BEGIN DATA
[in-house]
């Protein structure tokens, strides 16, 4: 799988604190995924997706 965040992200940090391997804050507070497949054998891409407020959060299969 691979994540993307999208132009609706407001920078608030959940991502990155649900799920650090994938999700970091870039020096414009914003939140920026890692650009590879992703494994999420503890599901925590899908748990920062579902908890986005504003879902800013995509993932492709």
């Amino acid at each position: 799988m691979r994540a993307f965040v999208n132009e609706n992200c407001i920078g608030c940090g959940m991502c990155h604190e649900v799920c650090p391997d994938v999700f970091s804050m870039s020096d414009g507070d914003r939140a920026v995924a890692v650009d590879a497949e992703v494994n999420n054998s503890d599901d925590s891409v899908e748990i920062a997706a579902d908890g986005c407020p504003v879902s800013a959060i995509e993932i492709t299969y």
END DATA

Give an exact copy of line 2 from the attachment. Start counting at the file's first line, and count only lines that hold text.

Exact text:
């Protein structure tokens, strides 16, 4: 799988604190995924997706 965040992200940090391997804050507070497949054998891409407020959060299969 691979994540993307999208132009609706407001920078608030959940991502990155649900799920650090994938999700970091870039020096414009914003939140920026890692650009590879992703494994999420503890599901925590899908748990920062579902908890986005504003879902800013995509993932492709």